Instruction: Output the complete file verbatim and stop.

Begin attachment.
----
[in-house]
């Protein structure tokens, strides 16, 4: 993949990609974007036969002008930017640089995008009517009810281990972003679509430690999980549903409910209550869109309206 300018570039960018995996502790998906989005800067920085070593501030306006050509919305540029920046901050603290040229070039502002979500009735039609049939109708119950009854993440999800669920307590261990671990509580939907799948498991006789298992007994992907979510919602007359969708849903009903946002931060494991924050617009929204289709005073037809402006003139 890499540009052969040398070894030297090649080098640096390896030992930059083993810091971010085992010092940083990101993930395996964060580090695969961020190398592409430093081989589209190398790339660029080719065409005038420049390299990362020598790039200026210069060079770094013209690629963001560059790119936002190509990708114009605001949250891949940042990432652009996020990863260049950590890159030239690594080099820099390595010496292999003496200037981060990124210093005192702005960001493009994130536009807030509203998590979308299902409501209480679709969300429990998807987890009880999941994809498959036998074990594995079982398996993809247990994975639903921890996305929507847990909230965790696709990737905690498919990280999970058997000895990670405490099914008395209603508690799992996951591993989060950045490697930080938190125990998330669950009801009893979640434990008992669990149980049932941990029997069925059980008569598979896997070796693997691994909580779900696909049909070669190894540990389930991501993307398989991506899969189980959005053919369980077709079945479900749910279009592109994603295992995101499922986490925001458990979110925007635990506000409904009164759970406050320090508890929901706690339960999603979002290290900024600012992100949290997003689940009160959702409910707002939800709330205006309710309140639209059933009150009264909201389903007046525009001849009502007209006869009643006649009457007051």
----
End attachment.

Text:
[in-house]
């Protein structure tokens, strides 16, 4: 993949990609974007036969002008930017640089995008009517009810281990972003679509430690999980549903409910209550869109309206 300018570039960018995996502790998906989005800067920085070593501030306006050509919305540029920046901050603290040229070039502002979500009735039609049939109708119950009854993440999800669920307590261990671990509580939907799948498991006789298992007994992907979510919602007359969708849903009903946002931060494991924050617009929204289709005073037809402006003139 890499540009052969040398070894030297090649080098640096390896030992930059083993810091971010085992010092940083990101993930395996964060580090695969961020190398592409430093081989589209190398790339660029080719065409005038420049390299990362020598790039200026210069060079770094013209690629963001560059790119936002190509990708114009605001949250891949940042990432652009996020990863260049950590890159030239690594080099820099390595010496292999003496200037981060990124210093005192702005960001493009994130536009807030509203998590979308299902409501209480679709969300429990998807987890009880999941994809498959036998074990594995079982398996993809247990994975639903921890996305929507847990909230965790696709990737905690498919990280999970058997000895990670405490099914008395209603508690799992996951591993989060950045490697930080938190125990998330669950009801009893979640434990008992669990149980049932941990029997069925059980008569598979896997070796693997691994909580779900696909049909070669190894540990389930991501993307398989991506899969189980959005053919369980077709079945479900749910279009592109994603295992995101499922986490925001458990979110925007635990506000409904009164759970406050320090508890929901706690339960999603979002290290900024600012992100949290997003689940009160959702409910707002939800709330205006309710309140639209059933009150009264909201389903007046525009001849009502007209006869009643006649009457007051």